Photo-Illustration by Ben Park; By Robyn Beck/AFP/Getty Images (Mayer).
David Byttow, Secret

David Byttow, Secret

David Byttow, the founder of anonymous-posting app Secret, pivoted his year-old start-up to an incubator in 2015 after allegedly pocketing millions and buying a flashy Ferrari. Google Ventures investor Bill Maris later compared the start-up shutting down to a “bank heist.”
Photo-Illustration by Ben Park; By Car Culture (Ferrari), Heather Kennedy (Byttow), both from Getty Images.
Michelle Peluso, Gilt

Michelle Peluso, Gilt

Gilt Groupe, the once hot flash-sales start-up, was valued at $1 billion in 2011, having raised more than $286 million in funding since its founding. Five years later, Hudson’s Bay, the parent company of Saks Fifth Avenue, purchased it for $250 million in what CNN dubbed the “ultimate flash sale.”
Photo-Illustration by Ben Park; From Bloomberg Finance LP (Peluso), Rastem Grler (Sign), both from Getty Images.
Anthony Bay, Rdio

Anthony Bay, Rdio

Rdio filed for bankruptcy in 2015, showing just how hard it can be to make a viable streaming service. Rdio had raised $125 million in funding at a $500 million valuation. Pandora scooped up “many employees” from the failed start-up afterward, though its C.E.O. Anthony Bay did not join them.
Photo-Illustration by Ben Park; From Bloomberg Finance LP/Getty Images (Bay); From Alamy (Headphones).
Dan Wagner, Powa Technologies

Dan Wagner, Powa Technologies

C.E.O. Dan Wagner said that his company’s product, a glorified Q.R. scanner called PowaTag, was going to help Powa become “the greatest technology company of all time.” In February, $2.7 billion Powa shut down after struggling with its flagship product and, according to former employees, Wagner’s own hubris.
Photo-Illustration by Ben Park; From Bloomberg/Getty Images (Wagner).
Adora Cheung, Homejoy

Adora Cheung, Homejoy

On-demand cleaning start-up Homejoy shut down in 2015 after failing to hold onto its customers. C.E.O. Adora Cheung reportedly didn’t work to fix its retention rates, which flopped as a result of offering $19 flat-fee introductory deals. The “deciding factors” in Homejoy closing its doors, however, were the four lawsuits it faced from workers who claimed they’d been misclassified as contractors. The lawsuits were still pending as of last summer.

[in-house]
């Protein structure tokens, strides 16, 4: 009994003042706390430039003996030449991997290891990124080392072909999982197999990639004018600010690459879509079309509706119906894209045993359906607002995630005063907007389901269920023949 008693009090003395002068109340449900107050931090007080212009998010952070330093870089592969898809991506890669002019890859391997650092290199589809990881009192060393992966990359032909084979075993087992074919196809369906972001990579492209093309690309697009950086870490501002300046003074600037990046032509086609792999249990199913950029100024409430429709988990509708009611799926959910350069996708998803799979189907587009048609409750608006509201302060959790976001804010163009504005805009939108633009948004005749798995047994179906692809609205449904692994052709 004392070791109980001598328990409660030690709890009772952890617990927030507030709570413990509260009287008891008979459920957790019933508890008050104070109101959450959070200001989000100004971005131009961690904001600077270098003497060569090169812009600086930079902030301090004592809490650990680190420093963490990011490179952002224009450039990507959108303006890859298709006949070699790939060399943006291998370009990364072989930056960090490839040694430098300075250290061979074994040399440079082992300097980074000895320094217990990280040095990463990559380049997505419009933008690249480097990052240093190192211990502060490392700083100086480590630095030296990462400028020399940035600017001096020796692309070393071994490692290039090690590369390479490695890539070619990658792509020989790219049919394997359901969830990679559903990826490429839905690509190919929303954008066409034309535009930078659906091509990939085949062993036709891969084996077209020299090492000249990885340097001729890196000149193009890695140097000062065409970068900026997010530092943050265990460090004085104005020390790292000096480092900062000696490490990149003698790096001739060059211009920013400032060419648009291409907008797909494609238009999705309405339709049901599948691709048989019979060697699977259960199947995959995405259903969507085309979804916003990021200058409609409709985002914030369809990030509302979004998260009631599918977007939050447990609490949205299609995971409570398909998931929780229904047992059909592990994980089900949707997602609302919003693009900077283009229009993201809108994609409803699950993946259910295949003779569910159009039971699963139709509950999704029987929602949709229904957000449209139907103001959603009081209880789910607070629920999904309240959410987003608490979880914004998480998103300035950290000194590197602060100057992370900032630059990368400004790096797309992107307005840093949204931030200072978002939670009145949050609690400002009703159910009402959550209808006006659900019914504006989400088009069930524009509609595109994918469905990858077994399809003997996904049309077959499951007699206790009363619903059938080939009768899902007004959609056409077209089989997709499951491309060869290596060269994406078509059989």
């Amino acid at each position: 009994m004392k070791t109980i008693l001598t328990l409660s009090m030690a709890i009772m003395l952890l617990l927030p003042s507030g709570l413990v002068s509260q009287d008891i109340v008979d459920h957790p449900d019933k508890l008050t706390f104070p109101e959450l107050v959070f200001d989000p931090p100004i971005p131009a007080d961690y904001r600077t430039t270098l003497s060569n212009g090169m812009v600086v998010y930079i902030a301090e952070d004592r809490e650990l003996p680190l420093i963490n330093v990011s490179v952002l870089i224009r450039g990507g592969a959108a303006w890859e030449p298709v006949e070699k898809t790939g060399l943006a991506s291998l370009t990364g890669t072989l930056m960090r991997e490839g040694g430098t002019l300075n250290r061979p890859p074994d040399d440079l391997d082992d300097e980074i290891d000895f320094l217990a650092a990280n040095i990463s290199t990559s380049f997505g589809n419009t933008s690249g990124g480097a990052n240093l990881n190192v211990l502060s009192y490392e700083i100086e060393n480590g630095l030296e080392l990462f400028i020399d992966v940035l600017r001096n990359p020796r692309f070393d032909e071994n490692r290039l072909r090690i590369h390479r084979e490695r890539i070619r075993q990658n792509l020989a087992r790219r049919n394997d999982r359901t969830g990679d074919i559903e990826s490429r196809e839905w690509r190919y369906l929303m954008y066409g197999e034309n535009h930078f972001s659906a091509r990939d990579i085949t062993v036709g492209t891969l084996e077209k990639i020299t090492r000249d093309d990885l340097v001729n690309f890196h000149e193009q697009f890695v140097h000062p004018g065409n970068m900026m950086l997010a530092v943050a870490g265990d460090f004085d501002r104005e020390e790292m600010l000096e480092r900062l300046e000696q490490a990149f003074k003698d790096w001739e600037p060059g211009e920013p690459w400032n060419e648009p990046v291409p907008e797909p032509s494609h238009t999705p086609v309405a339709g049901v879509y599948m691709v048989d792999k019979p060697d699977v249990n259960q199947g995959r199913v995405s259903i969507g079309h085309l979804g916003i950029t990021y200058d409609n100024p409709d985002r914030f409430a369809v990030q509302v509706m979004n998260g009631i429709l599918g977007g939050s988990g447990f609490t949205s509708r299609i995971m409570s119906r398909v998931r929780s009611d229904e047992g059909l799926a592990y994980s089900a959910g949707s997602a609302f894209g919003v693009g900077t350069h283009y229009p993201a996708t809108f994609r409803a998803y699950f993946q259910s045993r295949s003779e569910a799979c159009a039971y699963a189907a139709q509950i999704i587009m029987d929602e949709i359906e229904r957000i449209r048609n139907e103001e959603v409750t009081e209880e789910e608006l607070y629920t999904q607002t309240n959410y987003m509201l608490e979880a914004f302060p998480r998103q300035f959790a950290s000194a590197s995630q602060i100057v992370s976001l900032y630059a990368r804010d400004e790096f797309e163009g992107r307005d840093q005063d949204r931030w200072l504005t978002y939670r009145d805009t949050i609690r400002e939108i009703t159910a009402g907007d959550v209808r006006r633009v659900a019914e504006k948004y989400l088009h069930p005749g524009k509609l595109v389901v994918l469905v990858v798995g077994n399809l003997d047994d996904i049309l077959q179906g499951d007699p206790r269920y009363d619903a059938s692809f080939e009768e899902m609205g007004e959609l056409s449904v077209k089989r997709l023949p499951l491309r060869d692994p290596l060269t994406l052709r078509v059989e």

Photo-Illustration by Ben Park; By Anthony Harvey (Cheung), Tim Macpherson/Cultura (House), both from Getty Images.
Ben Kaufman, Quirky

Ben Kaufman, Quirky

Quirky, a start-up that sought to crowdsource inventions to the masses, filed for bankruptcy in September 2015. Quirky struggled to raise funding and C.E.O. Ben Kaufman stepped down a month before his company folded. Quirky sold Wink, its software business, to Flextronics for $15 million.
Photo-Illustration by Ben Park; By Larry Busacca/Getty images (Kaufman).
Scott Thompson, Yahoo

Scott Thompson, Yahoo

Scott Thompson served as C.E.O. of Yahoo before the company hired Marissa Mayer. Months after Thompson was hired to the job, vocal activist investor Dan Loeb sent Yahoo’s board a letter questioning Thompson’s credentials and wondering if perhaps Thompson had “embellished his academic credentials.” Thompson was immediately replaced with Ross Levinsohn, after the board discovered Thompson had falsely added a computer-science degree to his résumé.
Photo-Illustration by Ben Park; By Jo Foord (Kindersley), from Bloomberg (Thompson), both from Getty Images.
Carly Fiorina, H.P.

Carly Fiorina, H.P.

When Carly Fiorina was let go from her six-year tenure as C.E.O. of Hewlett-Packard, the company’s stock jumped 10 percent upon the news of her firing. While she was C.E.O., Fiorina didn’t increase the company’s profits, and she actually decreased H.P.’s shareholders’ wealth by 52 percent. A disastrous merger with Compaq, which led her to fire some 30,000 employees, haunted Fiorina throughout her failed senate and presidential campaigns, too.
Digital Colorization by Ben Park; By Justin Sullivan/Getty Images. (Fiorina).
Jason Goldberg, Fab

Jason Goldberg, Fab

E-commerce start-up Fab was once valued at $900 million, a near unicorn in Silicon Valley terms. But after allegedly burning through $200 million of its $336 million in venture capital, C.E.O. Jason Goldberg was forced to shutter its European arm and lay off two-thirds of its staff.
Photo-Illustration by Ben Park; By Anthony Harvey (Goldberg), Oli Scarff (Frame), both from Getty Images.
Gurbaksh Chahal, RadiumOne and Gravity4

Gurbaksh Chahal, RadiumOne and Gravity4

Fired in 2014 from his ad-tech firm RadiumOne following a domestic-violence conviction, Gurbaksh Chahal founded a new company to compete with the one he was kicked out of. But Gravity4, his new firm, was sued for gender discrimination in 2015, though that case is still pending, and former employees have contemplated legal action against him.
Photo-Illustration By Ben Park; By Charley Gallay/Getty Images (Chahal).
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Nick Bilton Nick Bilton is a special correspondent for Vanity Fair.